Which is better, a 50% full plane that seats 210 passengers, or a 70% full flight that can only hold 160? The best trade-off may be a layout that provides 180 seats, or 140. But some airlines are finding the best seating arangements, and along the way making money.

If you are looking to make money investing in airlines, be careful. There are some basket cases out there that are way overpriced' such as American Airlines(AMR). I'm not sure about Delta(DAL), but right now I'd say that investing in any airline that isn't making money is pretty risky. (Clarification added when proofreading. Translate that about Delta as I am not sure that Delta belongs in the exact same basket as American.) Remember two major airlines UAL and TWA are now in bankrupcy, and others have been through bankruptcy in the past. Southwest(LUV) and Alaska (ALK) probably won't make you rich, but at least they won't put you in the poor house. There are some overseas airlines that are potentially decent investments, but if you are sophisticated enough to invest in foreign stocks, you should be able to do your own picking and choosing.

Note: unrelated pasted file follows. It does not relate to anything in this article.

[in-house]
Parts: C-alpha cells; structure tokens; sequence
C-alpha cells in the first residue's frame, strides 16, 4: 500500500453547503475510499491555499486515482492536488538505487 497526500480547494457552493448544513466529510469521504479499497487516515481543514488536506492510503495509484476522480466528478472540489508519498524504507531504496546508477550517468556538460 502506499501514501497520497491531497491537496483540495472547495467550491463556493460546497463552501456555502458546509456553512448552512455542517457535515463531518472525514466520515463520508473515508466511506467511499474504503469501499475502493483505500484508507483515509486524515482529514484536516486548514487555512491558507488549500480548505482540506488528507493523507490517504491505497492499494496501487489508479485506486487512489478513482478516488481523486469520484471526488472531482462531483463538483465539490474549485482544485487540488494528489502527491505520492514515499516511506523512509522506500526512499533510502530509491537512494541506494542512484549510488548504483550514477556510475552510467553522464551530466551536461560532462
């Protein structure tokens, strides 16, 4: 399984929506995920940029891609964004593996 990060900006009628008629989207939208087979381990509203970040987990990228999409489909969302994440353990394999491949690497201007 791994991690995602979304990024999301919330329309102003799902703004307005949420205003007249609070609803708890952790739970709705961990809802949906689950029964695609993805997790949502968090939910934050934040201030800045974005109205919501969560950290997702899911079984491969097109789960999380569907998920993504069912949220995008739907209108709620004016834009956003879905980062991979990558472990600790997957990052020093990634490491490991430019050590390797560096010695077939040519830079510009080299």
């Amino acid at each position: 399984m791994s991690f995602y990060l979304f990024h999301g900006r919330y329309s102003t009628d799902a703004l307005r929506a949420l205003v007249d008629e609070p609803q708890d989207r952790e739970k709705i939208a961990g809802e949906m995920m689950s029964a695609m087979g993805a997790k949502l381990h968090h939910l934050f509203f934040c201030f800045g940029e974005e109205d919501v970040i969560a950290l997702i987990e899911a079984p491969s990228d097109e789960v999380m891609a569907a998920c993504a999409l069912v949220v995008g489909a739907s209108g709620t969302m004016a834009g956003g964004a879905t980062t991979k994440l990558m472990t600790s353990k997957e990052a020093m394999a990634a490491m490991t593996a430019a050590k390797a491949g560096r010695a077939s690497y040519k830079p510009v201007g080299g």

Will there be any long term effects outside of public health organizations and airlines? Yes, but I don't see much investment opportunity. I think the streets and alleys of Hong Kong and Bejing will be a lot cleaner, even a decade from now, than they were six months ago. And every major city mayor is going to think of the public health department as something other than a good source of patronage jobs.

I also think the medical system in Canada will get the thorough housecleaning and reorganization it has needed for ages. Will it get the funding it needs as well? Don't count on it. But spending more money on doctors and other health professionals, and less on bureaucrats might help. For those unfamiliar with the Canadian health care system, Health Canada combines the roles in the United States of the US Public Health Service (PHS), the Food and Drug Administration (FDA) and the Centers for Disease Control and Prevention (CDC), with managing the health insurance plans of the various provinces. Does that create a major conflict of interest? Sure does. The primary reason that SARS got out of control in Toronto was exactly that conflict. (The real irony was that Canada has some of the best public health experts in the world. But they were in Hong Kong, Vietnam, and China where they were allowed to do some good, instead of in Toronto, where they would have been unable to accomplish anything due to the structure of the health system in Canada.)